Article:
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JAMA Neurol. 2015 Sep;72(9):1029-42. doi: 10.1001/jamaneurol.2015.1285.

Longitudinal Cerebrospinal Fluid Biomarker Changes in Preclinical Alzheimer Disease During Middle Age.

Author information

1
Knight Alzheimer's Disease Research Center, Washington University, St Louis, Missouri2Department of Neurology, Washington University, St Louis, Missouri3Hope Center for Neurodegenerative Disorders, Washington University, St Louis, Missouri.
2
Knight Alzheimer's Disease Research Center, Washington University, St Louis, Missouri4Division of Biostatistics, Washington University, St Louis, Missouri.
3
Department of Pathology and Immunology, Washington University, St Louis, Missouri.
4
Knight Alzheimer's Disease Research Center, Washington University, St Louis, Missouri6Department of Radiology, Washington University, St Louis, Missouri.
5
ADx NeuroSciences, Ghent, Belgium.
6
EUROIMMUN, Lübeck, Germany.
7
Fujirebio US, Malvern, Pennsylvania.
8
Fujirebio Europe, Ghent, Belgium.

Abstract

IMPORTANCE:

Individuals in the presymptomatic stage of Alzheimer disease (AD) are increasingly being targeted for AD secondary prevention trials. How early during the normal life span underlying AD pathologies begin to develop, their patterns of change over time, and their relationship with future cognitive decline remain to be determined.

OBJECTIVE:

To characterize the within-person trajectories of cerebrospinal fluid (CSF) biomarkers of AD over time and their association with changes in brain amyloid deposition and cognitive decline in cognitively normal middle-aged individuals.

DESIGN, SETTING, AND PARTICIPANTS:

As part of a cohort study, cognitively normal (Clinical Dementia Rating [CDR] of 0) middle-aged research volunteers (n = 169) enrolled in the Adult Children Study at Washington University, St Louis, Missouri, had undergone serial CSF collection and longitudinal clinical assessment (mean, 6 years; range, 0.91-11.3 years) at 3-year intervals at the time of analysis, between January 2003 and November 2013. A subset (n = 74) had also undergone longitudinal amyloid positron emission tomographic imaging with Pittsburgh compound B (PiB) in the same period. Serial CSF samples were analyzed for β-amyloid 40 (Aβ40), Aβ42, total tau, tau phosphorylated at threonine 181 (P-tau181), visinin-like protein 1 (VILIP-1), and chitinase-3-like protein 1 (YKL-40). Within-person measures were plotted according to age and AD risk defined by APOE genotype (ε4 carriers vs noncarriers). Linear mixed models were used to compare estimated biomarker slopes among middle-age bins at baseline (early, 45-54 years; mid, 55-64 years; late, 65-74 years) and between risk groups. Within-person changes in CSF biomarkers were also compared with changes in cortical PiB binding and progression to a CDR higher than 0 at follow-up.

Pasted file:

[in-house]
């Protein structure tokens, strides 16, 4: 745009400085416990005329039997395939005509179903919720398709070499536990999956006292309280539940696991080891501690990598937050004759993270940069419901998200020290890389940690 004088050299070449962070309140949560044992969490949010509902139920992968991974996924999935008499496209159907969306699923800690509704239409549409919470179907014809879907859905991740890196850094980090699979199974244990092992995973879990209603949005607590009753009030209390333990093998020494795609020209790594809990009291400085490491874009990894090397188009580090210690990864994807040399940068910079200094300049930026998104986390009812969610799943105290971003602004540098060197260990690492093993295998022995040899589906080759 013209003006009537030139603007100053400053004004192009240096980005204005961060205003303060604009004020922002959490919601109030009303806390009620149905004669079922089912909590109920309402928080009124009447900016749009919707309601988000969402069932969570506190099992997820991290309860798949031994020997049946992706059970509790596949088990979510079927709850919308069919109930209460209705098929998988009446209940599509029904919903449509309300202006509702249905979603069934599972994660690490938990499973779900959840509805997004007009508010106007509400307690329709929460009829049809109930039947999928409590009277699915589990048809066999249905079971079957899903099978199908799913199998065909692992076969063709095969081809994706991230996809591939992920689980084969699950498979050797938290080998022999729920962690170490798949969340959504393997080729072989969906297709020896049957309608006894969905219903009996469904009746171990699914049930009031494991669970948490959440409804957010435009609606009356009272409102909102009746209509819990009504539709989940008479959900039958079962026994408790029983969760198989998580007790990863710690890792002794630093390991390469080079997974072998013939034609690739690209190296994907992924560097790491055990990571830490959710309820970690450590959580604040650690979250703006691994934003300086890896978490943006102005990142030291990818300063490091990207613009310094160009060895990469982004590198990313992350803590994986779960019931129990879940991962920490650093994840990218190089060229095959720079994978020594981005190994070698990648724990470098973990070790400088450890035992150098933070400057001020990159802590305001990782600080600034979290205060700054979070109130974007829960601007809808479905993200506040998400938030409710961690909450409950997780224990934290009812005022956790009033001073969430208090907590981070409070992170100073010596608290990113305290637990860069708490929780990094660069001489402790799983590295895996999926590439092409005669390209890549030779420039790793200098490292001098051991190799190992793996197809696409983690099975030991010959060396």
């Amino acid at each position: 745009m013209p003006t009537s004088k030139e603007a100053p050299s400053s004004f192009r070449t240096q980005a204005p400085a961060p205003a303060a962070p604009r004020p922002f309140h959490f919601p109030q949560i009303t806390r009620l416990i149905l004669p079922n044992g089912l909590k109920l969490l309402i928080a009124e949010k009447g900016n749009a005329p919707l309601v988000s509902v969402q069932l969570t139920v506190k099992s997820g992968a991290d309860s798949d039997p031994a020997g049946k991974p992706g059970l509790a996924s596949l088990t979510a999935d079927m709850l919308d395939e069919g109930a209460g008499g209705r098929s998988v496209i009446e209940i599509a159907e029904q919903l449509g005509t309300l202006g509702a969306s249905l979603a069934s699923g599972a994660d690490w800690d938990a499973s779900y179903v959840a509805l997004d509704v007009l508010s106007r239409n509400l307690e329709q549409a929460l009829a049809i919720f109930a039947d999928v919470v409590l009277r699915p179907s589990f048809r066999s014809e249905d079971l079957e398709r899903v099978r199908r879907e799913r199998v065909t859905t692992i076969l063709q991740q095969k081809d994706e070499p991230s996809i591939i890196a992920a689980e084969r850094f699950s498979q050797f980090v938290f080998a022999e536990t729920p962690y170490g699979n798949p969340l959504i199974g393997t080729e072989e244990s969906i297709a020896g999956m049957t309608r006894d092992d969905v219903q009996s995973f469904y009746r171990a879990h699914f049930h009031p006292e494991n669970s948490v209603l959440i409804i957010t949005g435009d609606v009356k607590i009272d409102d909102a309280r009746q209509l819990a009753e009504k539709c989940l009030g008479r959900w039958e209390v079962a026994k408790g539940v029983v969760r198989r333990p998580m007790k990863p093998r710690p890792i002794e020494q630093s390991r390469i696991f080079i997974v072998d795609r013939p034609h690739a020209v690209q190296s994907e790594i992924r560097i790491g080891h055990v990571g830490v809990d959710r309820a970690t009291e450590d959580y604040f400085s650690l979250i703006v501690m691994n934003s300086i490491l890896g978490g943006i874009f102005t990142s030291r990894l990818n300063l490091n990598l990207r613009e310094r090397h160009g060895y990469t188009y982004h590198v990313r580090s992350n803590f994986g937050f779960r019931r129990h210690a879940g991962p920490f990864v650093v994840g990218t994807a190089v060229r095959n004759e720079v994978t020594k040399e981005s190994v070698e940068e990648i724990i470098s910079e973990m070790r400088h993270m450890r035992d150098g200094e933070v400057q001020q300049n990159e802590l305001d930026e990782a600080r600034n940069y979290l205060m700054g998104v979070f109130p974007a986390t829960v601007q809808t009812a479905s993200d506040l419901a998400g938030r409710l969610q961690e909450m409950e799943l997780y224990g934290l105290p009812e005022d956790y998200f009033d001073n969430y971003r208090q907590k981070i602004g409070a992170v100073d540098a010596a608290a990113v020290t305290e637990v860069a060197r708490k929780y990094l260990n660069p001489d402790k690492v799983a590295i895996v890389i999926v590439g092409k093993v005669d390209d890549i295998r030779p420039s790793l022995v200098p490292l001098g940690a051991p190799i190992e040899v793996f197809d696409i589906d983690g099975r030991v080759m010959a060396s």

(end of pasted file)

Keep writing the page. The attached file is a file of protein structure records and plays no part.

MAIN OUTCOMES AND MEASURES:

Changes in Aβ40, Aβ42, total tau, P-tau181, VILIP-1, and YKL-40 and, in a subset of participants, changes in cortical PiB binding.

RESULTS:

While there were no consistent longitudinal patterns in Aβ40 (P = .001-.97), longitudinal reductions in Aβ42 were observed in some individuals as early as early middle age (P ≤ .05) and low Aβ42 levels were associated with the development of cortical PiB-positive amyloid plaques (area under receiver operating characteristic curve = 0.9352; 95% CI, 0.8895-0.9808), especially in mid middle age (P < .001). Markers of neuronal injury (total tau, P-tau181, and VILIP-1) dramatically increased in some individuals in mid and late middle age (P ≤ .02), whereas the neuroinflammation marker YKL-40 increased consistently throughout middle age (P ≤ .003). These patterns were more apparent in at-risk ε4 carriers (Aβ42 in an allele dose-dependent manner) and appeared to be associated with future cognitive deficits as determined by CDR.

CONCLUSIONS AND RELEVANCE:

Longitudinal CSF biomarker patterns consistent with AD are first detectable during early middle age and are associated with later amyloid positivity and cognitive decline. Such measures may be useful for targeting middle-aged, asymptomatic individuals for therapeutic trials designed to prevent cognitive decline.

PMID:
26147946
PMCID:
PMC4570860
DOI:
10.1001/jamaneurol.2015.1285
[Indexed for MEDLINE]
Free PMC Article

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